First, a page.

Until last night it has been difficult for me to imagine experiencing the kind of hallucinations which are part of Anthony’s Parkinson’s disease. He will often see people in empty chairs and even talk to them. Sometimes those people are us – Ming and me – but sometimes they are strangers, often children. Sometimes he sees animals in the house or in his room at the nursing lodge – dogs and calves mostly.
Over the last few years some of the hallucinations repeated themselves and were frightening – men chopping down his favourite tree, the girl with the bleeding eye, trespassers taking over the dairy – but most have been tolerable and sometimes even comforting. Now, for instance, Anthony often thinks Ming is in the room with us even if he isn’t.
If, on the phone, Anthony says something that indicates he is hallucinating – in the evenings, for instance, he now almost always thinks he is at some sort of party in a mansion somewhere – I either go along with it or suggest he might be hallucinating. I only do the latter if he seems distressed.
Last night I had a vivid dream that has given me an insight into what hallucinations feel like and it was very frightening. In the dream, Anthony, Ming and I were all home and we had a lot of visitors. Anthony wasn’t ill and he was out chopping wood for a fire. I was the one who was ill and all the visitors kept saying I should go back to bed, but I wanted to be up and about. I was standing in the kitchen just as Anthony came in the front door with a big bundle of wood in his arms, then I turned towards the back door and there was another Anthony, in different clothes, with a bucket of wood. I turned around, confused, to see that the first Anthony was still in the hallway, then turned around to see that the second Anthony was now entering the back door. I kept telling the visitors that there were two Anthonys and they thought I was joking around. Finally, one of the visitors believed me and was alarmed and kept reassuring me that there was only one Anthony, but I could still see two – one to my left and one to my right. Neither of the Anthonys spoke, so I didn’t know which one was real.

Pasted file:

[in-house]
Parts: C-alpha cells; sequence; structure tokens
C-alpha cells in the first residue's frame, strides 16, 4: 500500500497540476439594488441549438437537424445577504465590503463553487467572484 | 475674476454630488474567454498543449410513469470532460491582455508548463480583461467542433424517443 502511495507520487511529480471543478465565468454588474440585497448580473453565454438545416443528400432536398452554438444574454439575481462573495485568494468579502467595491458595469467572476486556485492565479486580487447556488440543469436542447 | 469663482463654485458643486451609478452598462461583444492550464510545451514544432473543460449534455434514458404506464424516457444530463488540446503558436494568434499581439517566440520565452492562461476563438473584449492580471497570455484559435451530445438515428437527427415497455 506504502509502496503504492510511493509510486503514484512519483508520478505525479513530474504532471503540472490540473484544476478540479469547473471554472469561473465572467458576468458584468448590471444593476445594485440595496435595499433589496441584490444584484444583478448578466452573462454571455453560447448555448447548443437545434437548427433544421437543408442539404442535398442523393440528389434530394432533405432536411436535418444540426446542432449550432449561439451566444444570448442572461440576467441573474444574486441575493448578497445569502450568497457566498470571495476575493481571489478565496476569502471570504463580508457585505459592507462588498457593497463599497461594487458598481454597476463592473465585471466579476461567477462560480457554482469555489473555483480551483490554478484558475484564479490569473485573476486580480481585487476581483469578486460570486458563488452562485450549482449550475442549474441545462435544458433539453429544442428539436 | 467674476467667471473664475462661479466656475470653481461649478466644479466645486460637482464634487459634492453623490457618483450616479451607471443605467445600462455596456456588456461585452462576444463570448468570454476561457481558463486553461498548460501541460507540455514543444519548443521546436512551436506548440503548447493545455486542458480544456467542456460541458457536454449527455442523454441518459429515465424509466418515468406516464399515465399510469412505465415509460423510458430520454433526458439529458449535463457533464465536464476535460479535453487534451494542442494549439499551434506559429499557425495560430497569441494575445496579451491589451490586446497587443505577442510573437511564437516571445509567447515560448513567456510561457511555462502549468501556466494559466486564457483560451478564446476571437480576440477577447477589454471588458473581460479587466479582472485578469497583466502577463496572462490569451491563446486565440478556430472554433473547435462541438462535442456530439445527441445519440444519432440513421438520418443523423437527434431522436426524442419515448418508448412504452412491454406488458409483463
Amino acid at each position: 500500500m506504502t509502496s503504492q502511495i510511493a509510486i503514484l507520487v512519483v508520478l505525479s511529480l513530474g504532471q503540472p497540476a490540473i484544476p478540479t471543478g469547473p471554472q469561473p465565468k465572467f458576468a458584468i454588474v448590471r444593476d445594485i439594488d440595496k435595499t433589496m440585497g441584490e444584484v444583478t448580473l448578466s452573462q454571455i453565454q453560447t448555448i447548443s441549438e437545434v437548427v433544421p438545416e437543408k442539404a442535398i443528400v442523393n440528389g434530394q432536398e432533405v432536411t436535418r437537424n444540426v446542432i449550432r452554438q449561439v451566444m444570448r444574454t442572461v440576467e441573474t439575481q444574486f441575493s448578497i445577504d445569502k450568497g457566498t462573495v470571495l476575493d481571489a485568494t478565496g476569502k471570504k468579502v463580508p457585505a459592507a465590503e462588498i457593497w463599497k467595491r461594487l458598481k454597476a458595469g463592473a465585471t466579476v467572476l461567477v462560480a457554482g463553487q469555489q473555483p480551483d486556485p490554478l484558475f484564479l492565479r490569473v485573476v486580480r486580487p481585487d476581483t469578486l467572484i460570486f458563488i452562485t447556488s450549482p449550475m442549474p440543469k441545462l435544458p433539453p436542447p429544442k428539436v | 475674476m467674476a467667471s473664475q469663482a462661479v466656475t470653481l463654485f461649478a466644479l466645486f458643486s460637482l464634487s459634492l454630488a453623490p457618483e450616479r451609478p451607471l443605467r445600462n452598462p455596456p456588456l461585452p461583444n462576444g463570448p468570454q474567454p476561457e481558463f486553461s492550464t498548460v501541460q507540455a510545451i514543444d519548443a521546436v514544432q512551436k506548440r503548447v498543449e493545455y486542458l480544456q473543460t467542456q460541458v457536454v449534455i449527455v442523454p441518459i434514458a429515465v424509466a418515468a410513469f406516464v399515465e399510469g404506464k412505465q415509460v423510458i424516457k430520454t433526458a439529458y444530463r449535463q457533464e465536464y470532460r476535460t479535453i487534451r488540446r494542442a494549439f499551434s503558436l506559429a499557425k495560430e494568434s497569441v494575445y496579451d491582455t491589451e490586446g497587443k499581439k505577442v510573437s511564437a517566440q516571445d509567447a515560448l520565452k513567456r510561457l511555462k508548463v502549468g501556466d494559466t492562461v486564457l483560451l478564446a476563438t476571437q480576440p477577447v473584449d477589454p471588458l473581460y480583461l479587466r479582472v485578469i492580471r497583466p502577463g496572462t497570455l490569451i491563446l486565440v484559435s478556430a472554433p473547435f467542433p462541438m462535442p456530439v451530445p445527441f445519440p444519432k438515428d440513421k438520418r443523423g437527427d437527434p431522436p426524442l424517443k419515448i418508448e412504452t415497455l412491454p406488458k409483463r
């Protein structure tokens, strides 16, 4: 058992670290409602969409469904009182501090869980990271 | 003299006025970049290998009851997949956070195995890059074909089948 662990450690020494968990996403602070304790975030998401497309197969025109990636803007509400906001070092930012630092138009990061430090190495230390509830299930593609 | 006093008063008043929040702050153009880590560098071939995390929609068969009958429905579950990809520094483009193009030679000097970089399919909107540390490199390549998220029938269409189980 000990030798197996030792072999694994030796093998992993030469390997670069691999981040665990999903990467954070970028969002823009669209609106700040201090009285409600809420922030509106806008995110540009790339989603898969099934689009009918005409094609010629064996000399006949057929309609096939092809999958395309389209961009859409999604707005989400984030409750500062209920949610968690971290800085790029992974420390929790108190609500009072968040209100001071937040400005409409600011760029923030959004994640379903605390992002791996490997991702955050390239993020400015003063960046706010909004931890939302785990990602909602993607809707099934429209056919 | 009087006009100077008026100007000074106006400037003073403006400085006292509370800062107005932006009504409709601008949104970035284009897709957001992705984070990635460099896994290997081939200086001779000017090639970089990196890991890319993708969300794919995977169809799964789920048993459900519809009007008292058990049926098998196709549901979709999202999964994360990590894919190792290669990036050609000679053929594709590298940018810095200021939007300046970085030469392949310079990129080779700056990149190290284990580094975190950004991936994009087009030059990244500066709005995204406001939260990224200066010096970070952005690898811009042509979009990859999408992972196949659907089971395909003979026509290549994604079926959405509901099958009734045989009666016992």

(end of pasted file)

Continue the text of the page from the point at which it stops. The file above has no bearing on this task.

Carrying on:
The dream went on to another scene where I was at the doctor’s and he was about to tell me what was wrong with me – then I woke up. I can still feel the fear I felt in the dream – that I was losing my mind. I hope Anthony doesn’t feel as frightened as I did in the dream. I’m going to tell him and see what he thinks. Knowing him, he will probably laugh his head off!